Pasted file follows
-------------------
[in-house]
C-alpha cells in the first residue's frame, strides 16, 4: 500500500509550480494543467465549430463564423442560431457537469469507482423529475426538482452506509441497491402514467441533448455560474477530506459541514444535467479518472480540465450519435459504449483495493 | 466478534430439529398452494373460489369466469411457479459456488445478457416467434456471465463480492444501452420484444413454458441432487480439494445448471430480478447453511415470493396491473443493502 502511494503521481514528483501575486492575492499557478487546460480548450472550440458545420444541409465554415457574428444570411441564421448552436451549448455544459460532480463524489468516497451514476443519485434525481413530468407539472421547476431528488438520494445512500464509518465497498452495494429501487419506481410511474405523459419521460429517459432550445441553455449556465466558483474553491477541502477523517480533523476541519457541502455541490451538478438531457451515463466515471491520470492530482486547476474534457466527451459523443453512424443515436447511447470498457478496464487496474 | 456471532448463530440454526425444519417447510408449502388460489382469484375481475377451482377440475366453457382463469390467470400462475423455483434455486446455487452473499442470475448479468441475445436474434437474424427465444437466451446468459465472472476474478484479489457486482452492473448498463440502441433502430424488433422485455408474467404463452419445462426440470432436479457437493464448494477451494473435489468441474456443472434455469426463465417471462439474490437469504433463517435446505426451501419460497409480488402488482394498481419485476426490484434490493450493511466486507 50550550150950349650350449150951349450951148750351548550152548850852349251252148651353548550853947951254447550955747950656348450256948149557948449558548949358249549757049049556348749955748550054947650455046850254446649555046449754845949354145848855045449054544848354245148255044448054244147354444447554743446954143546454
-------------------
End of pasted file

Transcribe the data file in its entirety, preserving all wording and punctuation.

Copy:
[in-house]
C-alpha cells in the first residue's frame, strides 16, 4: 500500500509550480494543467465549430463564423442560431457537469469507482423529475426538482452506509441497491402514467441533448455560474477530506459541514444535467479518472480540465450519435459504449483495493 | 466478534430439529398452494373460489369466469411457479459456488445478457416467434456471465463480492444501452420484444413454458441432487480439494445448471430480478447453511415470493396491473443493502 502511494503521481514528483501575486492575492499557478487546460480548450472550440458545420444541409465554415457574428444570411441564421448552436451549448455544459460532480463524489468516497451514476443519485434525481413530468407539472421547476431528488438520494445512500464509518465497498452495494429501487419506481410511474405523459419521460429517459432550445441553455449556465466558483474553491477541502477523517480533523476541519457541502455541490451538478438531457451515463466515471491520470492530482486547476474534457466527451459523443453512424443515436447511447470498457478496464487496474 | 456471532448463530440454526425444519417447510408449502388460489382469484375481475377451482377440475366453457382463469390467470400462475423455483434455486446455487452473499442470475448479468441475445436474434437474424427465444437466451446468459465472472476474478484479489457486482452492473448498463440502441433502430424488433422485455408474467404463452419445462426440470432436479457437493464448494477451494473435489468441474456443472434455469426463465417471462439474490437469504433463517435446505426451501419460497409480488402488482394498481419485476426490484434490493450493511466486507 50550550150950349650350449150951349450951148750351548550152548850852349251252148651353548550853947951254447550955747950656348450256948149557948449558548949358249549757049049556348749955748550054947650455046850254446649555046449754845949354145848855045449054544848354245148255044448054244147354444447554743446954143546454